BISMARCK, ND - North Dakota Health and Human Services (HHS) encourages North Dakotans to commemorate the more than 1,450 youth involved in the state’s foster care system, and nearly 300 young adults who are currently engaged in North Dakota independent living services during Foster Youth Voice Month.
The purpose of the month’s proclamation is to give North Dakota’s youth and young adults involved in the foster care system an active role in the decisions that impact their lives and to raise awareness about the state’s network of independent community-based youth councils and other resources that can help ensure children reach their full potential and live safe and healthy lives.
“Wherever we have come from or traveled, and whatever we have experienced, one thing that we have in common is that we want to be seen, and we want to be heard,” said Alexis (Lexi) Aragon. “Foster care is a path less traveled than most and the individual carries so much weight, like stigma and misconception.”
Aragon was a child in foster care herself and is currently a member of the Leadership Board of the North Dakota Youth Advisory Association. The association serves as a platform for youth who are in foster care or are foster care alumni to be advocates for foster care and give input and a youth perspective for developing child welfare-related policy and programs that improve services for children and youth in foster care.
Case Management Administrator Lisa Piche serves as the association’s HHS Children and Family Services liaison. During her time in this role, Piche has met and worked with numerous inspirational and resilient youth, young adults, and advocates who are passionate about building a network of support and guidance for those who are transitioning or have transitioned from foster care.
“Individuals aging out of foster care may lack family and social support,” Piche said. “As a result, they face enormous challenges in making a smooth transition to adulthood and building successful lives. North Dakota’s commitment to support individuals does not end when they are discharged from foster care.”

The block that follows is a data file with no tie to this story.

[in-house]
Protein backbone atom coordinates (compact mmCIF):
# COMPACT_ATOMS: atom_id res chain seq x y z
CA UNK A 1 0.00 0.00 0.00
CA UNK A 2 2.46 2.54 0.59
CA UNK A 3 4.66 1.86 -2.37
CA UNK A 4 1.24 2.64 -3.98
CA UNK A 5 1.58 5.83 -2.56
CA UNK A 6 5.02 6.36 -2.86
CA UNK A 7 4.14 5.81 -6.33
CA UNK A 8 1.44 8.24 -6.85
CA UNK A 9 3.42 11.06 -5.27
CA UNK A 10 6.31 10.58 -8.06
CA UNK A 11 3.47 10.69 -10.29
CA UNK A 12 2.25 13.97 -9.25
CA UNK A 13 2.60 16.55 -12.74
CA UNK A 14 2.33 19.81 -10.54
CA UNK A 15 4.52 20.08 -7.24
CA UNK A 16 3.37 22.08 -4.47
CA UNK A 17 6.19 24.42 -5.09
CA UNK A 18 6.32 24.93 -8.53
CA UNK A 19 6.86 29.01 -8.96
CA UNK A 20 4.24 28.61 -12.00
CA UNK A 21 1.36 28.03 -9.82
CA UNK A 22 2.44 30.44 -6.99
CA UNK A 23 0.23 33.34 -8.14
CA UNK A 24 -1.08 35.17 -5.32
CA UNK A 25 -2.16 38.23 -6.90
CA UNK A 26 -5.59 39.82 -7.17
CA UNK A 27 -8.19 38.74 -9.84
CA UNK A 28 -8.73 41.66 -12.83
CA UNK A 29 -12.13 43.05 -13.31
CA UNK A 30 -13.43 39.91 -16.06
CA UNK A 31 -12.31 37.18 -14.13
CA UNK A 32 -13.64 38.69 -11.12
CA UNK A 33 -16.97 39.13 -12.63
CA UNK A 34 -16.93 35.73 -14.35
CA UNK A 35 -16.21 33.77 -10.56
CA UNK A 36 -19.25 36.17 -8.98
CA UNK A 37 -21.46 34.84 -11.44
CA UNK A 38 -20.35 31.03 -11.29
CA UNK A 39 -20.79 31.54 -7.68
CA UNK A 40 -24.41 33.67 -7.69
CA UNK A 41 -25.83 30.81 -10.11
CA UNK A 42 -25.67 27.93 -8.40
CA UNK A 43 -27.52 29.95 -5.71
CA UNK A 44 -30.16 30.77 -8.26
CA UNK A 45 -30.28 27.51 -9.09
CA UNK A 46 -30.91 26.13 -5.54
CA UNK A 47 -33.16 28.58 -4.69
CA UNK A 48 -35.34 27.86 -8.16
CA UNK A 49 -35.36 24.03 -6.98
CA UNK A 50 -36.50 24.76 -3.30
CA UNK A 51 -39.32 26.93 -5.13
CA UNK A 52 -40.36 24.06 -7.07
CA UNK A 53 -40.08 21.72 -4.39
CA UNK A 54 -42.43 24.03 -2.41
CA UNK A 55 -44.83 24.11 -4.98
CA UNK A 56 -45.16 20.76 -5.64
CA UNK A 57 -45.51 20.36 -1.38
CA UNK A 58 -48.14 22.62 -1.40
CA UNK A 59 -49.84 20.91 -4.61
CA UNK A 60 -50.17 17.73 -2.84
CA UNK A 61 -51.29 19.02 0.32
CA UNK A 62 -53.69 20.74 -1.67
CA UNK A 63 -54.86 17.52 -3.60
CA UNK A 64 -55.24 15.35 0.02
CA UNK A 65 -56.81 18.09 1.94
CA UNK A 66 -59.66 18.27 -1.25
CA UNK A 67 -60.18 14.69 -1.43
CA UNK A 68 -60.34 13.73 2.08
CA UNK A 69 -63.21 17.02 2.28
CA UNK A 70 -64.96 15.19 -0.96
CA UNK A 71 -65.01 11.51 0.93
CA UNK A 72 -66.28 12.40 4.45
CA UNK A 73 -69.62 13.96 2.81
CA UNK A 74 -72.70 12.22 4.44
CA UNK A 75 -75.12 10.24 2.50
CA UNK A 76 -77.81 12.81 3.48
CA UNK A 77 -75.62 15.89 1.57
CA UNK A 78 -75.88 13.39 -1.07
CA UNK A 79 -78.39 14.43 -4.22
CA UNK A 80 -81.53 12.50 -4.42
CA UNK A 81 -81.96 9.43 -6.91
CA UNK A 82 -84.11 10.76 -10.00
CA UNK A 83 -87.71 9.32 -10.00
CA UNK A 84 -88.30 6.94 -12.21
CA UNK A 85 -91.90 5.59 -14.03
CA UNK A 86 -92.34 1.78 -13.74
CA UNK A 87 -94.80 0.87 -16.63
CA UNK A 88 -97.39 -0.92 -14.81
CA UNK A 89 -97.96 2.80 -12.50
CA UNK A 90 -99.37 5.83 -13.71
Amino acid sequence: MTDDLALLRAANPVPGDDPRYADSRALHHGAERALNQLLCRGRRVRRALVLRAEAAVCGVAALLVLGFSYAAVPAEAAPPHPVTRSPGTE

In addition to the North Dakota Youth Advisory Association, the state also provides the Chafee Program as an avenue of support for foster individuals, between the ages of 16-23. Both the association and program work in conjunction, creating a solid foundation that not only provides resources, but also a community network and a platform where individuals have a voice that is heard.
One of the most common concerns raised within the association is the stigma associated with individuals in foster care.
“Children in foster care are sometimes seen as ‘delinquent,’ ‘trouble,’ or sometimes not seen or understood at all,” said Aragon. “Misconceptions like these must be uprooted, like weeds from a garden, to further promote the health and safety of children in the foster care system.”
Piche explained that children in foster care are just like everyone else, however; their path to adulthood is a lot different than most. “The perseverance these children and young adults exhibit to create a safe, secure, and successful life of their own is nothing short of extraordinary.”
“Children in foster care are not less than or deserving of anyone else,” Aragon said.
“We’ve just received less than most and with the state’s foster care programs, we get some of that back.”
Aragon said her time in the North Dakota Youth Advisory Association and the Chafee Program has overall been a learning experience.
“There were times as a foster youth myself when I would have given anything to be adopted or fostered by people who saw me as their own child,” Aragon said. “Family doesn’t always look the same, but unconditional love should. Everyone deserves to feel loved, safe, and appreciated.”
To learn more about the Chafee Program, visit hhs.nd.gov/cfs/fostercare/chafee-program-education-training-voucher.